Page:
Fan Who Returned Jeter's 3,000th Hit To Pay Thousands In Taxes

Internal Revenue ServiceDerek JeterHuman Interest

As the saying goes, "No good deed goes unpunished." Unfortunately, Yankees fan Christian Lopez will have to learn this the hard way.

After catching Derek Jeter's historic 3,000th hit at Saturday's Yankee game, Lopez graciously returned the ball to Jeter stating that "He earned it." For his kind gesture, the Yankees rewarded him with luxury box tickets for the rest of the season, signed baseballs, jerseys, and bats from Jeter and four premium front-row seats to Sunday's game.

However, Lopez might have been better off if he had just kept the ball. According to the New York Daily News, Lopez will have to pay thousands of dollars in taxes for the gifts the Yankees gave to him.

"There's different ways the I.R.S. could try to characterize a ball caught by a fan in the stands," said Andrew D. Appleby, a tax associate familiar with the tax implications of souvenir baseballs. "But when the Yankees give him all those things, it's much more clear-cut that he owes taxes on what they give him."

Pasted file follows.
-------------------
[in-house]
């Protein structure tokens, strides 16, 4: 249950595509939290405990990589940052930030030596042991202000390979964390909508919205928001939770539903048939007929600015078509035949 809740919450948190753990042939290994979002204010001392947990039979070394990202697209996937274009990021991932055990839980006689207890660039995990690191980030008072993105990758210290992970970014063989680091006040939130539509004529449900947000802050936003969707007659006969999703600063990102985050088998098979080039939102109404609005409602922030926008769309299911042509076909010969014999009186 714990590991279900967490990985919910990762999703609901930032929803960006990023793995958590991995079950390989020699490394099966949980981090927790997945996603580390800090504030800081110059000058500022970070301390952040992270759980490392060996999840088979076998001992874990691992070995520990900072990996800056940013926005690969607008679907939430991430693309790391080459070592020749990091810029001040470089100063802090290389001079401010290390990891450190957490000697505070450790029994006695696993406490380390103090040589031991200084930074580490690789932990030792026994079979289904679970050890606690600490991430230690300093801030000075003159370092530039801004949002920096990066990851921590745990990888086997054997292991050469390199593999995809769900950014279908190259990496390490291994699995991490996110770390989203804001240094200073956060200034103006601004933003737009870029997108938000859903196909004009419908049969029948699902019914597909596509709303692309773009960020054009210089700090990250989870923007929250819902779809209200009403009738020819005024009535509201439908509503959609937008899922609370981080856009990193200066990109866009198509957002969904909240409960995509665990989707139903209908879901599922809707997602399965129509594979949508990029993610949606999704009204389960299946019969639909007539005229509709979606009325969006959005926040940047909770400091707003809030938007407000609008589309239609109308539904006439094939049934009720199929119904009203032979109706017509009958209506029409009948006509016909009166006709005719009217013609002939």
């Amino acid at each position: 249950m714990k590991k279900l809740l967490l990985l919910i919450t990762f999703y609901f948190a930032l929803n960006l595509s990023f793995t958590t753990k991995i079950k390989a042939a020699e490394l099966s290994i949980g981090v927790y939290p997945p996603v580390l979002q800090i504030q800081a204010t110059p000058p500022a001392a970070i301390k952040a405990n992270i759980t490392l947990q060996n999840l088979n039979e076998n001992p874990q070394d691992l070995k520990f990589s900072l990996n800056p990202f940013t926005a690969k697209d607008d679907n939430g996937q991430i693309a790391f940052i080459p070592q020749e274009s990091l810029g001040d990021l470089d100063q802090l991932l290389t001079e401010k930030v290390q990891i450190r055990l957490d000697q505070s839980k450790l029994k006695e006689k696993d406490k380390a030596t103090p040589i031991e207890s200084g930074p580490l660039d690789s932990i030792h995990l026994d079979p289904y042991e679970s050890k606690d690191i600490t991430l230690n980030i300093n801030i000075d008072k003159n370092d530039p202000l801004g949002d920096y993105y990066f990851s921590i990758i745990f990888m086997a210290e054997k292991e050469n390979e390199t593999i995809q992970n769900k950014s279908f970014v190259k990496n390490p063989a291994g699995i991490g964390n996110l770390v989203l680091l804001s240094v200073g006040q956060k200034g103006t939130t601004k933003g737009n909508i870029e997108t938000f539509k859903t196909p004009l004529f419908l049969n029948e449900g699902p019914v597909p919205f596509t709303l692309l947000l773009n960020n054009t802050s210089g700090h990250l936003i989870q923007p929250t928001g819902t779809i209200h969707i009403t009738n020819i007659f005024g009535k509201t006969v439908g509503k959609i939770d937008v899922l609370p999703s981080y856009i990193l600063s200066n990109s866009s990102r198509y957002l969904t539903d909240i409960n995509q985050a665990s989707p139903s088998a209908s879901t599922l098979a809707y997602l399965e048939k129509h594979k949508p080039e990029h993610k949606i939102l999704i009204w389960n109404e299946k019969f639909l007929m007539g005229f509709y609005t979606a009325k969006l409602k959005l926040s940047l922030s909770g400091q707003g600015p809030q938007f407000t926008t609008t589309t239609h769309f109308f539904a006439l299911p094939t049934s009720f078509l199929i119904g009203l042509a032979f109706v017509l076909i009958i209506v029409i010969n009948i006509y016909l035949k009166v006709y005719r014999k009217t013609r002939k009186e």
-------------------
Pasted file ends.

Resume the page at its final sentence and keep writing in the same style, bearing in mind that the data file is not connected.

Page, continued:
Lopez didn't seem too upset about the news.

"Worse comes to worse, I'll have to pay the taxes," he told the New York Daily News on Monday. "I'm not going to return the seats. I have a lot of family and friends who will help me out if need be.

"The IRS has a job to do, so I'm not going to hold it against them, but it would be cool if they helped me out a little on this."

According to estimates by memorabilia enthusiasts, Jeter's ball could have sold for $250,000.

Copyright © 2014, Los Angeles Times
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Internal Revenue ServiceDerek JeterHuman Interest
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